In spite of being passed by a super majority of the Senate, the Republican dominated House of Representatives allowed the Violence Against Women Act (VAWA) to expire for the first time since 1994. The Act supports investigating and prosecuting violence against women. It also imposed automatic and mandatory restitution on those convicted, and allows survivors to seek civil redress in cases where prosecutors won’t take action. The expiration of the Act threatens all of this, making women more vulnerable to domestic violence, stalking, and sexual assault.
This is probably not news to you.
It’s probably also not news to you that the reason the Act has been allowed to expire is that conservative House members object to extending protections to LGBT women, undocumented immigrants, and Native American women.
But, the case against House opposition to VAWA can’t be overstated. Refusing to reauthorize VAWA because of the inclusion of LGBT survivors is ridiculous. It’s simple bigotry and nothing more to arbitrarily draw the line on cost so as to include only women perceived to be heterosexual.
Conservative attempts to exclude undocumented immigrants is similarly about bigotry. I recognize that the u-visa issue is a complicating factor, but there should be no question that detaining and deporting someone who exposed themselves to immigration authorities while reporting an incident of sexual assault is just plain cruel, not to mention terrible criminal justice policy. After all, the assailants in these cases broke the law. We are releasing them from accountability simply because of the immigration status of their victims. In other words, we are rewarding them for attacking women who are especially vulnerable.
I’m guessing most conservatives don’t want these guys who prey on the most vulnerable in the company of their minor daughters. It seems that some combination of racism and sexism (as in that they don’t believe that the women in their own lives could be victimized because they’re not like those women) is the clouding their reasoning. But maybe I’m being too generous. It’s possible they just don’t care.
On the issue of extending protections to Native American women, however, the bigotry seems most clear.
This provision provides tribal governments the authority to investigate and prosecute cases of violence against women on American Indian reservations when the assailant isn’t a tribal member. Because neither tribal nor non-tribal local law enforcement agencies have the authority to pursue cases involving non-Indians on tribal land, this means that non-Indians can commit acts of violence against women on reservations with virtual impunity.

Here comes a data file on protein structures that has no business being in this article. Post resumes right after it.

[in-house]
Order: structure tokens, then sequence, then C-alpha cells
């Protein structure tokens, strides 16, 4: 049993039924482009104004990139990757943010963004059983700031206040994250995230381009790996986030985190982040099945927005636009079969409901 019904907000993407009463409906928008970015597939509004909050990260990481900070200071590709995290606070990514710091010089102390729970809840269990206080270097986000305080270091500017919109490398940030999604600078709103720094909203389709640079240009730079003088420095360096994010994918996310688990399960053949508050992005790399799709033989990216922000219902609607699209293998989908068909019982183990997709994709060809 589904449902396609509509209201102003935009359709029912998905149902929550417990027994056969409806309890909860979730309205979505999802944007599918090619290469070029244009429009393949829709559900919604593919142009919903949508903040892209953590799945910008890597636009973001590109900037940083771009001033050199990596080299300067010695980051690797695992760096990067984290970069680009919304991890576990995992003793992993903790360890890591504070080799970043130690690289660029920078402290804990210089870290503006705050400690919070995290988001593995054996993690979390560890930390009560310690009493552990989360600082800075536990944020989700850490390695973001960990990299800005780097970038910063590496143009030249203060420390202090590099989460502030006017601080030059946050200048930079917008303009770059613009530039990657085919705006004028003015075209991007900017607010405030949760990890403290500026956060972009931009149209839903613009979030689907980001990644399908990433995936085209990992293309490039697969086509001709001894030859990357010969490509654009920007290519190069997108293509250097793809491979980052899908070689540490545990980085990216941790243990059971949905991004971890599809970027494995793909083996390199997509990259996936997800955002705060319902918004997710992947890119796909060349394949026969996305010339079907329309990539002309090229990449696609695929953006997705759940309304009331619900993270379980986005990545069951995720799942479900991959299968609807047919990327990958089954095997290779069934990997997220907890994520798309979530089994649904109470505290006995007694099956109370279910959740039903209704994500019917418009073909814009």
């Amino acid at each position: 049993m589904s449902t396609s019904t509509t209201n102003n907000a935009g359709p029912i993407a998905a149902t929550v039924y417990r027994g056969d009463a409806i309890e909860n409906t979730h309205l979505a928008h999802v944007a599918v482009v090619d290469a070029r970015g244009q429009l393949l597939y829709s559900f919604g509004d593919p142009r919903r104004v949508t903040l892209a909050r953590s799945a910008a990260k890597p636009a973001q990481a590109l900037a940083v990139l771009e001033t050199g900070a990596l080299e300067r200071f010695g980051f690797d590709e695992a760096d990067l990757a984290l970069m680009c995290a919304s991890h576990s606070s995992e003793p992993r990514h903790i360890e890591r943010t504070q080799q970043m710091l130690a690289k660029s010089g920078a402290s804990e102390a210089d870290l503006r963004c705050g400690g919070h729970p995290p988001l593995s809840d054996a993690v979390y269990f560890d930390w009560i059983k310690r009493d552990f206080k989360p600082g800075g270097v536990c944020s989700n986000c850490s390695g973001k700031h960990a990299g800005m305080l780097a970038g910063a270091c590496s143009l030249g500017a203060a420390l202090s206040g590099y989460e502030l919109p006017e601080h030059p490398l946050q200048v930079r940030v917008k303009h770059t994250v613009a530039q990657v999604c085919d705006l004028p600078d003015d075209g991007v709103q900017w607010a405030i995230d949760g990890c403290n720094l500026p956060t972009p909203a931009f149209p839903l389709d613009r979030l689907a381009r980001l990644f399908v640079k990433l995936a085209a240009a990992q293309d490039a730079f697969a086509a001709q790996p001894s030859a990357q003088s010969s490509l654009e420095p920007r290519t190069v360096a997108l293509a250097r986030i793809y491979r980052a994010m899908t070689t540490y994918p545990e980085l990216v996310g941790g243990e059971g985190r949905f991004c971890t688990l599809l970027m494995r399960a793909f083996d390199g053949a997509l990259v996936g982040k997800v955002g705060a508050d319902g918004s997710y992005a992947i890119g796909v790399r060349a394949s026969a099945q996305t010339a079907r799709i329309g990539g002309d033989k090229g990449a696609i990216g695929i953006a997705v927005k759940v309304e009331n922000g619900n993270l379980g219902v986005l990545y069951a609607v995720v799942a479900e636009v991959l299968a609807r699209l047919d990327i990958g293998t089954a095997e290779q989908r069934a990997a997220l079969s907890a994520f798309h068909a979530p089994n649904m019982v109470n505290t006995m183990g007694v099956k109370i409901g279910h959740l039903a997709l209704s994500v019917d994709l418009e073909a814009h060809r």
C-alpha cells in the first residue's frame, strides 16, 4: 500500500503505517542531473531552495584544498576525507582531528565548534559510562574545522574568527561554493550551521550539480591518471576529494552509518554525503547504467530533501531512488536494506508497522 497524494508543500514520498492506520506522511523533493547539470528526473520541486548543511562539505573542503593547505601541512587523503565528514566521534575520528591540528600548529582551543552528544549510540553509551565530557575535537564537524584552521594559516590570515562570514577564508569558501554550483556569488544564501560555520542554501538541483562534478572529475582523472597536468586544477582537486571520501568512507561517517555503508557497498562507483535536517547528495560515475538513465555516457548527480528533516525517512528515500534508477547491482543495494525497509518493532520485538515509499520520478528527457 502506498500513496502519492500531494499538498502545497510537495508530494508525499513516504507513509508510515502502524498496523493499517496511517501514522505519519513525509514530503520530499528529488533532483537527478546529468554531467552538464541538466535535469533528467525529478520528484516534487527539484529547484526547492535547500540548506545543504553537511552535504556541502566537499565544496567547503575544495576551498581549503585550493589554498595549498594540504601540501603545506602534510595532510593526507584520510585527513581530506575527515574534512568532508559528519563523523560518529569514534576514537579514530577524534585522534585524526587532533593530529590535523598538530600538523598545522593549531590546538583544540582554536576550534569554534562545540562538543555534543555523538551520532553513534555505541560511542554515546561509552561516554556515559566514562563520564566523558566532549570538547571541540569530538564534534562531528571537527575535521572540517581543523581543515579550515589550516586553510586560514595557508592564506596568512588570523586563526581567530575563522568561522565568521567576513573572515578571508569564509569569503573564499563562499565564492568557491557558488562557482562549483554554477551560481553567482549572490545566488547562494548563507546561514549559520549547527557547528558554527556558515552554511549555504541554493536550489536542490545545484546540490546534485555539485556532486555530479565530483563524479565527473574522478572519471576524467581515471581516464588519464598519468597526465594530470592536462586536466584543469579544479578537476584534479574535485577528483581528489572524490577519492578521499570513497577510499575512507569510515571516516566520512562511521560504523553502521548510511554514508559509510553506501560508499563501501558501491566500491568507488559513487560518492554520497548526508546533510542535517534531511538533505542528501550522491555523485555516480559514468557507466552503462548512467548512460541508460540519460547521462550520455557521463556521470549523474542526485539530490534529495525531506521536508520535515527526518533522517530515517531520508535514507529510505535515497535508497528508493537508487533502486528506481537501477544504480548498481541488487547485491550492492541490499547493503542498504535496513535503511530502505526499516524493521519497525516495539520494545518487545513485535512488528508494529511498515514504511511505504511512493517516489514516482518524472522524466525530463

Opponents, and Representative Eric Cantor in particular, have claimed that extending this authority to tribes is unconstitutional. However, many lawyers in the field disagree. Preemptively determining this provision unconstitutional before it can be adjudicated in court, especially when the belief that it is unconstitutional is outside of the mainstream, seems pretty obviously political.
And the politics of this seems to me to have to do with tribal sovereignty. It’s about whether tribes can exercise legal authority over non-Indians on tribal lands, which should be no different a question than whether the U.S. government has the ability to exercise legal authority over Canadian citizens in the U.S. That is, except for the fact that tribal authority is based on treaties with an anti-Indian government.
Need more convincing? We don’t allow the government of Mexico to intervene against prosecution when Mexican citizens break U.S. laws, except in pretty extraordinary circumstances. Yet that’s basically what we’re doing against tribes when we passively intervene by prohibiting tribal authorities from investigating and prosecuting crimes committed by non-Indians within tribal jurisdictions.
And for this reason, Native women are far more likely to be victimized – 2.5 times more likely in fact. The murder rate of Native American women is also 10 times the national average. Leaving out those who are the most likely to be victimized doesn’t make good criminal justice sense and is against the intent of VAWA, which is not just to prosecute those who commit violence against women, but to deter people from doing it in the first place. Yet we allow this to go on.
If you’ve been reticent to get on the horn with your Representative to get them to hang tough on the Native American provision in VAWA, you should check out this video presented by The Nation’s Greg Kaufman.